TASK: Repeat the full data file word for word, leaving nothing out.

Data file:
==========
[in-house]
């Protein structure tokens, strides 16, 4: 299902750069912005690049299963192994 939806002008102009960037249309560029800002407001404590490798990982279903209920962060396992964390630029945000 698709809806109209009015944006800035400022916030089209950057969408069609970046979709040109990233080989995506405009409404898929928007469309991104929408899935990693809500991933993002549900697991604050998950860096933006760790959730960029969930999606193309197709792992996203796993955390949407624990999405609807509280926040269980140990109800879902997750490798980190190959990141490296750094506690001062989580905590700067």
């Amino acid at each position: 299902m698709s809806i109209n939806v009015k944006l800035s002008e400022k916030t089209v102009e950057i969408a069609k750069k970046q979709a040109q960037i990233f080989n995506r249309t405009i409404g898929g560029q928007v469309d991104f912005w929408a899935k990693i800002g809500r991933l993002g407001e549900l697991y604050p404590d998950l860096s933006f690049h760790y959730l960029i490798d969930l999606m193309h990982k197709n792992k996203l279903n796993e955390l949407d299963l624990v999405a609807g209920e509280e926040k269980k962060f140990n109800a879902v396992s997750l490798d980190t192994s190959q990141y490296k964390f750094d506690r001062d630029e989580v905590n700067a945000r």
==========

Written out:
[in-house]
């Protein structure tokens, strides 16, 4: 299902750069912005690049299963192994 939806002008102009960037249309560029800002407001404590490798990982279903209920962060396992964390630029945000 698709809806109209009015944006800035400022916030089209950057969408069609970046979709040109990233080989995506405009409404898929928007469309991104929408899935990693809500991933993002549900697991604050998950860096933006760790959730960029969930999606193309197709792992996203796993955390949407624990999405609807509280926040269980140990109800879902997750490798980190190959990141490296750094506690001062989580905590700067």
């Amino acid at each position: 299902m698709s809806i109209n939806v009015k944006l800035s002008e400022k916030t089209v102009e950057i969408a069609k750069k970046q979709a040109q960037i990233f080989n995506r249309t405009i409404g898929g560029q928007v469309d991104f912005w929408a899935k990693i800002g809500r991933l993002g407001e549900l697991y604050p404590d998950l860096s933006f690049h760790y959730l960029i490798d969930l999606m193309h990982k197709n792992k996203l279903n796993e955390l949407d299963l624990v999405a609807g209920e509280e926040k269980k962060f140990n109800a879902v396992s997750l490798d980190t192994s190959q990141y490296k964390f750094d506690r001062d630029e989580v905590n700067a945000r």